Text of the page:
Damascus (AsiaNews) - "Fr Franҫois Mourad was a man of faith, who chose to build from scratch the Monastery of St Simeon Stylites, despite the difficulties of the war, challenging Islamic extremists. Unfortunately, his attempt failed, but his life was fulfilled through the most extreme sacrifice: giving his life for Jesus and for the people who were with him," a Syrian Franciscan friar told AsiaNews, anonymous for security reasons.
"In past years, Fr Franҫois Mourad repeatedly put his life on the line in Syria pushing for the construction of the monastery," the priest said.
"Initially, he bought some land near Aleppo with the help of some local families, but was chased away by Islamic extremists. So he decided to fall back on Al-Ghassaniyah, where he built a small hermitage a few kilometres from the village with the help of some young Syrians."
"His work had just started," the monk explained, "when Islamist troops put the area under siege. He eventually found himself alone as his postulants fled because of the war, witnessing helplessly the destruction and looting of the monastery and nearby villages."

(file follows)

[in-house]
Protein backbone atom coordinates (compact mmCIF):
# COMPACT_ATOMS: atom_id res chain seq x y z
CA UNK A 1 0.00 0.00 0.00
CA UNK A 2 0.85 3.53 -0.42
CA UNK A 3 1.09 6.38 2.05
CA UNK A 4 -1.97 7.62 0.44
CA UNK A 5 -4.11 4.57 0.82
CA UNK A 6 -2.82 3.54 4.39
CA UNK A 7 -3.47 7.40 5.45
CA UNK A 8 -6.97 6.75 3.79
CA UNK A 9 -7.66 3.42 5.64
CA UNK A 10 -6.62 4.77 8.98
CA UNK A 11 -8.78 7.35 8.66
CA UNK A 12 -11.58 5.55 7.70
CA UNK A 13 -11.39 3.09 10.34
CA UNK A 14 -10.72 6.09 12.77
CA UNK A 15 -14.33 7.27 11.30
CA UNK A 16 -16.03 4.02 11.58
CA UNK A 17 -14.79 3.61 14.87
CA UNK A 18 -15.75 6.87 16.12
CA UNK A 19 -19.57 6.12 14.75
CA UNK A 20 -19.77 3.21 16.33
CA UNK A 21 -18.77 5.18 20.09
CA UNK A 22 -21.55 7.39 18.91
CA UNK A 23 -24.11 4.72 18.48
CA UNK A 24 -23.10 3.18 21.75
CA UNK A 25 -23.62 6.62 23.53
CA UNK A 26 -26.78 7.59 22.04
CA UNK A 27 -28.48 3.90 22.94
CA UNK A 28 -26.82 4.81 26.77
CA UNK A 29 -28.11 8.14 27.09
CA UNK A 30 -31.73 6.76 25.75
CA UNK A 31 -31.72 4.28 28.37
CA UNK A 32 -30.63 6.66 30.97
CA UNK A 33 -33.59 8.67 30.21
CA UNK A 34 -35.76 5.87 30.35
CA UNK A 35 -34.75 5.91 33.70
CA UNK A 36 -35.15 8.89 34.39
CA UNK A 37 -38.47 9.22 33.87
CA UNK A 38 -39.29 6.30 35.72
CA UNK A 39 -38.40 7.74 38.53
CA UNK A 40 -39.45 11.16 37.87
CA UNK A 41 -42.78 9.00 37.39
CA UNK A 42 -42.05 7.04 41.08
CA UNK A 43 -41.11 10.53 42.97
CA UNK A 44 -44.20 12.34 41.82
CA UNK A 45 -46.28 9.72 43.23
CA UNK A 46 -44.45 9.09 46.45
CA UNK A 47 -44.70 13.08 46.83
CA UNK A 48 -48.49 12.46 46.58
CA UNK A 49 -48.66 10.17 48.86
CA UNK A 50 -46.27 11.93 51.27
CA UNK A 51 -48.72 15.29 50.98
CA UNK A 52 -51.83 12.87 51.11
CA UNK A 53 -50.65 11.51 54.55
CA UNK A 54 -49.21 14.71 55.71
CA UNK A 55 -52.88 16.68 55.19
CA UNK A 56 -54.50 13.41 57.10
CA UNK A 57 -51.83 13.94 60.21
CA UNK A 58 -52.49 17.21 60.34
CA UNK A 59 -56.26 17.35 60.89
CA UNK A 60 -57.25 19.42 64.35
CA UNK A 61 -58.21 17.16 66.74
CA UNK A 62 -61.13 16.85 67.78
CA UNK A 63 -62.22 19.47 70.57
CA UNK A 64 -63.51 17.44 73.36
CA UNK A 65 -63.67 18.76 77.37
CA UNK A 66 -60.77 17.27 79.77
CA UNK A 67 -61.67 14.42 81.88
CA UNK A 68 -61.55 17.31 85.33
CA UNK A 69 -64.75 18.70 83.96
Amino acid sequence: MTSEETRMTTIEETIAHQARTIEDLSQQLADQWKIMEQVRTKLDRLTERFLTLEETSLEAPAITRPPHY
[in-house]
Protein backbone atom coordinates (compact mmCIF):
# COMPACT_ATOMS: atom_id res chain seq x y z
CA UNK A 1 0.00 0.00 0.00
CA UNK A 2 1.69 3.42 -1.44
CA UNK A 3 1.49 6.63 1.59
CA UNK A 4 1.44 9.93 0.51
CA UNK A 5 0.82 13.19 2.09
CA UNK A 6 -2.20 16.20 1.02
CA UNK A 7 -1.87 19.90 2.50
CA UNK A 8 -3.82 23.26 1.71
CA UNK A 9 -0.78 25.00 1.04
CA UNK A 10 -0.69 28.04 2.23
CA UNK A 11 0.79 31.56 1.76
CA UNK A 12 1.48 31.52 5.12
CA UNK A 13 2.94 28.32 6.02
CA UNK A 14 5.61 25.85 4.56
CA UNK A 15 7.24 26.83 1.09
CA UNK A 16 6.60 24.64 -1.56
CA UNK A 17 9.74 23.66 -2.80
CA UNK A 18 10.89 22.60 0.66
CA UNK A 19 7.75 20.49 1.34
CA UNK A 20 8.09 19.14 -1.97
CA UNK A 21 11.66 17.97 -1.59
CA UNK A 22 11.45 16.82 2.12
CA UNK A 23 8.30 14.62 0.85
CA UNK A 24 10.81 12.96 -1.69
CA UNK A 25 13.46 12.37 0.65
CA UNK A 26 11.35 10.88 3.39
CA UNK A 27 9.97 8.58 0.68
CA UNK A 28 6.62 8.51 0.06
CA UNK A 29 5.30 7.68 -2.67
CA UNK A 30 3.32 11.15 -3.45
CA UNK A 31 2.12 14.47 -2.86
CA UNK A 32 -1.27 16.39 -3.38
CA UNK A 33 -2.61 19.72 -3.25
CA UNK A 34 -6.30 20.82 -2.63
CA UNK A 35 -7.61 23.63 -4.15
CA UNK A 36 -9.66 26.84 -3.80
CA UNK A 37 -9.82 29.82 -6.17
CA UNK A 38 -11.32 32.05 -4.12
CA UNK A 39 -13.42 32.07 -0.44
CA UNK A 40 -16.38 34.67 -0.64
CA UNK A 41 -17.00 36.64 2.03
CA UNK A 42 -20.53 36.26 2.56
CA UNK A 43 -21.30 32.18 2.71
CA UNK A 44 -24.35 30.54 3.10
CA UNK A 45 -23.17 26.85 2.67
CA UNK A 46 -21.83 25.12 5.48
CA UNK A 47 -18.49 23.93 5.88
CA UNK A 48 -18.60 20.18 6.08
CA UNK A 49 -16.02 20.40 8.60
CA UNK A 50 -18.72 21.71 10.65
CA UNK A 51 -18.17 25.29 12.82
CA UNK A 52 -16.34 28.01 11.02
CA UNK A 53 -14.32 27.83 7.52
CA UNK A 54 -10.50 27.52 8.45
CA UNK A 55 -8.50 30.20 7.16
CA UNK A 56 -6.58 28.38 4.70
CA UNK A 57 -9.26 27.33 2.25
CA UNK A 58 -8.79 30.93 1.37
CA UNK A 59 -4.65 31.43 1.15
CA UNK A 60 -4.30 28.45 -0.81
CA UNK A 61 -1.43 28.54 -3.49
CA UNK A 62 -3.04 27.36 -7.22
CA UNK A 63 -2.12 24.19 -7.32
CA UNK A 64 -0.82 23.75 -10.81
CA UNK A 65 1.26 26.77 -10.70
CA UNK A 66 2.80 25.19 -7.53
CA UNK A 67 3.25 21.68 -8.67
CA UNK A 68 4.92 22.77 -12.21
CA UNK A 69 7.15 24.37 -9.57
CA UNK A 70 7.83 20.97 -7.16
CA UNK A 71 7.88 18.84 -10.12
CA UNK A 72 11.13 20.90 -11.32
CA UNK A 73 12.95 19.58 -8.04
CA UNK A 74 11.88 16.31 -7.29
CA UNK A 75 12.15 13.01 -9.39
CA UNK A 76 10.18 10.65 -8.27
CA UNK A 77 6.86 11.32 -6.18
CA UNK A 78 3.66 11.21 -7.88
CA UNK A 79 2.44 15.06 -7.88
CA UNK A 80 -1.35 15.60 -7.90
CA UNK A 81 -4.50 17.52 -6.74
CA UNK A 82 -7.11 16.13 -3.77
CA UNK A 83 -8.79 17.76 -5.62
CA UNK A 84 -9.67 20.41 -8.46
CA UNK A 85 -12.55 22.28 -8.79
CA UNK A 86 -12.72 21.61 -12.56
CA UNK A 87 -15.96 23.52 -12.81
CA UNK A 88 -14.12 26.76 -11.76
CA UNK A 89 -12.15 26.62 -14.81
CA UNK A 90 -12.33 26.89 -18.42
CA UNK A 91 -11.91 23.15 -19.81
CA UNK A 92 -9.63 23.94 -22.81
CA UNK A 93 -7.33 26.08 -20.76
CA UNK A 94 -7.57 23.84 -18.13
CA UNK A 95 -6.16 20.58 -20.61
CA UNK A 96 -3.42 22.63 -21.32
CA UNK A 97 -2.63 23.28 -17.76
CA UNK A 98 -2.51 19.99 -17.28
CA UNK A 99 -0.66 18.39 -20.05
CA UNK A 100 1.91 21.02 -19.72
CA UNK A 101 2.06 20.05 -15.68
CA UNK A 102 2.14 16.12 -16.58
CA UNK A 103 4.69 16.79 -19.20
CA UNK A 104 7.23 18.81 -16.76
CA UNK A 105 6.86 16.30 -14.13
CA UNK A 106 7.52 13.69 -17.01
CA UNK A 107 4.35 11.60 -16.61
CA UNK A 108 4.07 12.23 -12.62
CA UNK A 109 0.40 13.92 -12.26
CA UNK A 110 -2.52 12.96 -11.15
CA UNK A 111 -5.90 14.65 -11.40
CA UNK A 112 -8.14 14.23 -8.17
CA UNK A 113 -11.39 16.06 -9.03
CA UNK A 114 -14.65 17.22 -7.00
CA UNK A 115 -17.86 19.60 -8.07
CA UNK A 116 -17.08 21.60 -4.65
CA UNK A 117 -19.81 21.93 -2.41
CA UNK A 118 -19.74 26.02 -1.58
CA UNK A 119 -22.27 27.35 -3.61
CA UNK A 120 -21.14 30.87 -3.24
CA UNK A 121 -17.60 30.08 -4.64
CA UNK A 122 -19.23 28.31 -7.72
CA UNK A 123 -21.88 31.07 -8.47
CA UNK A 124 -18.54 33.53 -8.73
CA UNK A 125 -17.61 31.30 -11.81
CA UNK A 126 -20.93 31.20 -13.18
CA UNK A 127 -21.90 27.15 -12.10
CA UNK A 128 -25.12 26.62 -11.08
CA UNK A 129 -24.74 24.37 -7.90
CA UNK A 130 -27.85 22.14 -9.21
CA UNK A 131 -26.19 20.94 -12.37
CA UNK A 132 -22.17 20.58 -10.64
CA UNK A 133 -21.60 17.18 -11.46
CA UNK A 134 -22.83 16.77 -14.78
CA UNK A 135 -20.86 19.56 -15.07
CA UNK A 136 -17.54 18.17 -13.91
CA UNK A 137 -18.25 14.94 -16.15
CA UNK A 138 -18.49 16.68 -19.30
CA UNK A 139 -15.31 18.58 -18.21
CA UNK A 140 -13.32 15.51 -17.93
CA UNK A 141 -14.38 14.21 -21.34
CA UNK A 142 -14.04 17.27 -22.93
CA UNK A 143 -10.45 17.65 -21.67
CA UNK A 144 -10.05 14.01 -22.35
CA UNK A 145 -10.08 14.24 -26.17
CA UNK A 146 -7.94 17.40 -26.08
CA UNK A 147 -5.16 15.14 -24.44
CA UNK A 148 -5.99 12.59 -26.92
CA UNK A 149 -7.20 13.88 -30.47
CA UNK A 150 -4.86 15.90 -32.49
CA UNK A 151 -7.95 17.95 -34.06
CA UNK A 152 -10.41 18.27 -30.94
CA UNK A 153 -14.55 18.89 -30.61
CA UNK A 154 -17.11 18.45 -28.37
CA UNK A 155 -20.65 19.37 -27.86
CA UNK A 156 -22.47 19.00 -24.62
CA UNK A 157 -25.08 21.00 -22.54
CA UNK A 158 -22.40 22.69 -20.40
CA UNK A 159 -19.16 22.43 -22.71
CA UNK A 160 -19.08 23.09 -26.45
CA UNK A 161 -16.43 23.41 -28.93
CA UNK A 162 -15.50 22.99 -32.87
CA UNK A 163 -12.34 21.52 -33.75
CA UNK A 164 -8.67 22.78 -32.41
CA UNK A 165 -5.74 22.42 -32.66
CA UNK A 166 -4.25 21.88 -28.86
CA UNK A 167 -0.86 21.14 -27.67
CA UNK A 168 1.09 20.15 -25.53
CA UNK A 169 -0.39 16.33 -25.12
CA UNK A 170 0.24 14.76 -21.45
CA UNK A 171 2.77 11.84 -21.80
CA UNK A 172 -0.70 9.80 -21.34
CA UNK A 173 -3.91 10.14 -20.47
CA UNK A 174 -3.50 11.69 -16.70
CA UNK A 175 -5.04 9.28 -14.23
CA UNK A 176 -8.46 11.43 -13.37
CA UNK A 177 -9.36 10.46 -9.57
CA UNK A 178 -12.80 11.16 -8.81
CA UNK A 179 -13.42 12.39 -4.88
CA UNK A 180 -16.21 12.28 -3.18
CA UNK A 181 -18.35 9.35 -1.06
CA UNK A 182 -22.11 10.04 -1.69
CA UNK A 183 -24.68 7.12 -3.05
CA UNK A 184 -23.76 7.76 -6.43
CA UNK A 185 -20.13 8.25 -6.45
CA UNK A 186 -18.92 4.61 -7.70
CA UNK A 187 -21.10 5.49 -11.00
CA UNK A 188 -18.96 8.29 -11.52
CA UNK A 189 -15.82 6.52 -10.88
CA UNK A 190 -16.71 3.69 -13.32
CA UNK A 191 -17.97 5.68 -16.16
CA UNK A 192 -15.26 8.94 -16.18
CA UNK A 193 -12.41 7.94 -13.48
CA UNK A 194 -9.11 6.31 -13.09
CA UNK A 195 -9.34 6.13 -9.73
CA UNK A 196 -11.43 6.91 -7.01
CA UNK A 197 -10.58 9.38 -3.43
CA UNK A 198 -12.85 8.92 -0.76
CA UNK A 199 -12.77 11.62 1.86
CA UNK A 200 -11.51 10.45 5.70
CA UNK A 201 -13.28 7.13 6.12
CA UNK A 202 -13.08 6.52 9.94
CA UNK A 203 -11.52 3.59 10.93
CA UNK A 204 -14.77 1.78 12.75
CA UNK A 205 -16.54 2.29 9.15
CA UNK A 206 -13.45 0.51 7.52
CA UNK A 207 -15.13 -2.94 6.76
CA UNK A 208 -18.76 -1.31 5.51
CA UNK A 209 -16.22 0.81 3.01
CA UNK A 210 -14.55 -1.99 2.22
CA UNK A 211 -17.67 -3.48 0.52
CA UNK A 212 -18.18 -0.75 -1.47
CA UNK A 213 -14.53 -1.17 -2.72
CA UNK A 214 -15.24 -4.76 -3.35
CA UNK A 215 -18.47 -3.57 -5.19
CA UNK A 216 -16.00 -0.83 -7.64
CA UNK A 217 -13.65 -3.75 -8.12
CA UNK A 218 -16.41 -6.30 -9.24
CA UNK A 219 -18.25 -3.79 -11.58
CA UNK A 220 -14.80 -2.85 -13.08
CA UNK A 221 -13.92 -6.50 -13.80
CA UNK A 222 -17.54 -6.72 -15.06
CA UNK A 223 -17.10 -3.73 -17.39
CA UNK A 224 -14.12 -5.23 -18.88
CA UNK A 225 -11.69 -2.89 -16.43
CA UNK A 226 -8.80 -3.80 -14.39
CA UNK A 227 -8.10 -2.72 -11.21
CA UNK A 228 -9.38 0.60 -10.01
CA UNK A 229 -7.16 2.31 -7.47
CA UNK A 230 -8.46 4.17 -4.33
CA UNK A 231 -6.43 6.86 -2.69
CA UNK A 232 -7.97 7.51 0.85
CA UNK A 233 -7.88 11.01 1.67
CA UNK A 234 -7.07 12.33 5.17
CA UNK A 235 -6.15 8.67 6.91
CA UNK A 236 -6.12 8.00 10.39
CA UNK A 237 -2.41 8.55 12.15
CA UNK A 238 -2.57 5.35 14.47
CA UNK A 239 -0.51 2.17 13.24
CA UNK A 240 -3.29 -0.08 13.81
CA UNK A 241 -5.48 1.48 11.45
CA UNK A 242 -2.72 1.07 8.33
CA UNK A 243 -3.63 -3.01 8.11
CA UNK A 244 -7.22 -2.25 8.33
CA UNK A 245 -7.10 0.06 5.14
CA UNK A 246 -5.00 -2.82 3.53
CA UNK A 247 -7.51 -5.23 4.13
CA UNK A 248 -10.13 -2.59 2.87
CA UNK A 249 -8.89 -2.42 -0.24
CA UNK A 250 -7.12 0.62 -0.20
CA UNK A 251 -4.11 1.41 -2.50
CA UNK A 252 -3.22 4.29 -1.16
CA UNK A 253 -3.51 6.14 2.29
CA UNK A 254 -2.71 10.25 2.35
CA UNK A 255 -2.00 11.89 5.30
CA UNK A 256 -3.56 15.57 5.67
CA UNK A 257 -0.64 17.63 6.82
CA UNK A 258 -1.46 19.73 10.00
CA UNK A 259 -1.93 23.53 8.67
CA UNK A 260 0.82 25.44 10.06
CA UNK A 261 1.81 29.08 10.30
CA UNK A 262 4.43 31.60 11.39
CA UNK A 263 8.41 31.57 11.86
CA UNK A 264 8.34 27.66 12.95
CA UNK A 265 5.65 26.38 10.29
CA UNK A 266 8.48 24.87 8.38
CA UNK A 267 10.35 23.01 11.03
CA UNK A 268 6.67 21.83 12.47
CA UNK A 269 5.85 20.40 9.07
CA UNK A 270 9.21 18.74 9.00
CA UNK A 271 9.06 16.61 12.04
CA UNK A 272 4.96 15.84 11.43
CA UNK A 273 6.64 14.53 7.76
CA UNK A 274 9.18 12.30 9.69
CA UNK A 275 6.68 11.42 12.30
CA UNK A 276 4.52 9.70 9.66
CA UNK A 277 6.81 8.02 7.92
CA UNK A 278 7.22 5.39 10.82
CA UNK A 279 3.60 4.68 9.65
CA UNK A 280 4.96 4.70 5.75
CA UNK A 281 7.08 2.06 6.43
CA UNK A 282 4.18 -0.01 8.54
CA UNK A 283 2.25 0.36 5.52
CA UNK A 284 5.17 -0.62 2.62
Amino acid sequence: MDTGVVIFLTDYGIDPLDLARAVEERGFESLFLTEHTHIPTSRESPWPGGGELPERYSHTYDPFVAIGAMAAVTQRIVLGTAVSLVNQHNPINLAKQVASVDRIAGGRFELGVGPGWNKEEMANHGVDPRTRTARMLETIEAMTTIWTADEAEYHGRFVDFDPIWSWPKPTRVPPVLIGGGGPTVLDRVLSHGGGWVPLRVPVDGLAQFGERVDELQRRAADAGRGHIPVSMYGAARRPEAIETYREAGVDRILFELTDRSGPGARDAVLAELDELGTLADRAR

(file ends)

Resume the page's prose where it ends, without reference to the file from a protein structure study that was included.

"Fr Franҫois Mourad had the opportunity to go away, to take shelter in a safer area, but decided to stay in order to serve his people, willing to help the local parish priest and the nuns of the Franciscan Monastery of St Anthony in the village of Al-Ghassaniyah, which had an infirmary; the only clinic in the area and a point of reference for many Christian and Muslim families."
"Here Fr Franҫois replaced the parish priest whenever he was traveling to other convents, giving comfort to families housed in the convent and the nuns too."
On the day of Fr Francois's death, the parish priest was out. When armed Islamists came, the Franciscan friar was alone in the convent with the nuns and some lay Christians. A few more hours and two priests would have been killed. "
According to the monk, Fr Franҫois did not even have time to argue with the gunmen bent on plundering the convent. As soon as he stood in front of them, they shot him dead on the spot.
"We found out what happened from a Rosary sister who reached our convent in tears and told us about the tragedy."
"Right now, we know that there are still six people in Al-Ghassaniyah, but we do not know whether they are Christian or Muslim. Our job is to stand with the people and pray. We are doing everything we can to help and assist those who remain, even if it is only by giving some courage and hope." (S.C.)